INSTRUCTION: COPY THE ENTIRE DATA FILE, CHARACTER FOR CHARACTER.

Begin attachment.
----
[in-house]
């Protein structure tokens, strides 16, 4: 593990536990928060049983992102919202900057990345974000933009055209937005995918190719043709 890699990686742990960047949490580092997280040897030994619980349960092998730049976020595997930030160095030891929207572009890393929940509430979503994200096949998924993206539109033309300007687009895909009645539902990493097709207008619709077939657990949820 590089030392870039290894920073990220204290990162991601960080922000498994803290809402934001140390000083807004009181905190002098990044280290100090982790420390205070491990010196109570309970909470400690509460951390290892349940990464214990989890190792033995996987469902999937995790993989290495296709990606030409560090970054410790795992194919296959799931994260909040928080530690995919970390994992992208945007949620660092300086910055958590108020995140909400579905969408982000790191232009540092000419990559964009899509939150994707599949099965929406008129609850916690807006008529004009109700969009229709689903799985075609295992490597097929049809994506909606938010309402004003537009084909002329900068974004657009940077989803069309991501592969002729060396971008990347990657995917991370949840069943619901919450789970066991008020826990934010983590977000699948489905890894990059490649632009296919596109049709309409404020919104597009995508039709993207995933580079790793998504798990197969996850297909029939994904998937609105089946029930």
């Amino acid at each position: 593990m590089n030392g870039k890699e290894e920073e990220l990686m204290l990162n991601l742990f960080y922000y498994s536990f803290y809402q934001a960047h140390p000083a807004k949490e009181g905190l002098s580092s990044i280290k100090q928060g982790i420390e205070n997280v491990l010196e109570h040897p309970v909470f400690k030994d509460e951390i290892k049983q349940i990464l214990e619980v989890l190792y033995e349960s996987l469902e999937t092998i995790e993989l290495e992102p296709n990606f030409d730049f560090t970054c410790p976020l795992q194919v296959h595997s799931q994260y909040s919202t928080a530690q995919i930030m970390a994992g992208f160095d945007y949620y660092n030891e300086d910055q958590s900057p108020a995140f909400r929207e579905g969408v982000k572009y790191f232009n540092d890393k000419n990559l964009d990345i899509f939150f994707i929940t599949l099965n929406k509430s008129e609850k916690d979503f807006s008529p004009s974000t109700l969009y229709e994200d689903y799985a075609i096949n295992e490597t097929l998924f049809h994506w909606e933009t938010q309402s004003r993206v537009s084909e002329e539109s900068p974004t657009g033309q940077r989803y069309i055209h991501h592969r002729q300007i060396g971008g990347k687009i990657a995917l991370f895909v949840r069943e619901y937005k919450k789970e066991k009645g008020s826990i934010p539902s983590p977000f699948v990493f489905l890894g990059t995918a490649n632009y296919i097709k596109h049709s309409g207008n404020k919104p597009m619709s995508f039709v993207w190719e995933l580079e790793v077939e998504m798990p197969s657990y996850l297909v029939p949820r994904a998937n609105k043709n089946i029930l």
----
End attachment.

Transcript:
[in-house]
């Protein structure tokens, strides 16, 4: 593990536990928060049983992102919202900057990345974000933009055209937005995918190719043709 890699990686742990960047949490580092997280040897030994619980349960092998730049976020595997930030160095030891929207572009890393929940509430979503994200096949998924993206539109033309300007687009895909009645539902990493097709207008619709077939657990949820 590089030392870039290894920073990220204290990162991601960080922000498994803290809402934001140390000083807004009181905190002098990044280290100090982790420390205070491990010196109570309970909470400690509460951390290892349940990464214990989890190792033995996987469902999937995790993989290495296709990606030409560090970054410790795992194919296959799931994260909040928080530690995919970390994992992208945007949620660092300086910055958590108020995140909400579905969408982000790191232009540092000419990559964009899509939150994707599949099965929406008129609850916690807006008529004009109700969009229709689903799985075609295992490597097929049809994506909606938010309402004003537009084909002329900068974004657009940077989803069309991501592969002729060396971008990347990657995917991370949840069943619901919450789970066991008020826990934010983590977000699948489905890894990059490649632009296919596109049709309409404020919104597009995508039709993207995933580079790793998504798990197969996850297909029939994904998937609105089946029930």
């Amino acid at each position: 593990m590089n030392g870039k890699e290894e920073e990220l990686m204290l990162n991601l742990f960080y922000y498994s536990f803290y809402q934001a960047h140390p000083a807004k949490e009181g905190l002098s580092s990044i280290k100090q928060g982790i420390e205070n997280v491990l010196e109570h040897p309970v909470f400690k030994d509460e951390i290892k049983q349940i990464l214990e619980v989890l190792y033995e349960s996987l469902e999937t092998i995790e993989l290495e992102p296709n990606f030409d730049f560090t970054c410790p976020l795992q194919v296959h595997s799931q994260y909040s919202t928080a530690q995919i930030m970390a994992g992208f160095d945007y949620y660092n030891e300086d910055q958590s900057p108020a995140f909400r929207e579905g969408v982000k572009y790191f232009n540092d890393k000419n990559l964009d990345i899509f939150f994707i929940t599949l099965n929406k509430s008129e609850k916690d979503f807006s008529p004009s974000t109700l969009y229709e994200d689903y799985a075609i096949n295992e490597t097929l998924f049809h994506w909606e933009t938010q309402s004003r993206v537009s084909e002329e539109s900068p974004t657009g033309q940077r989803y069309i055209h991501h592969r002729q300007i060396g971008g990347k687009i990657a995917l991370f895909v949840r069943e619901y937005k919450k789970e066991k009645g008020s826990i934010p539902s983590p977000f699948v990493f489905l890894g990059t995918a490649n632009y296919i097709k596109h049709s309409g207008n404020k919104p597009m619709s995508f039709v993207w190719e995933l580079e790793v077939e998504m798990p197969s657990y996850l297909v029939p949820r994904a998937n609105k043709n089946i029930l």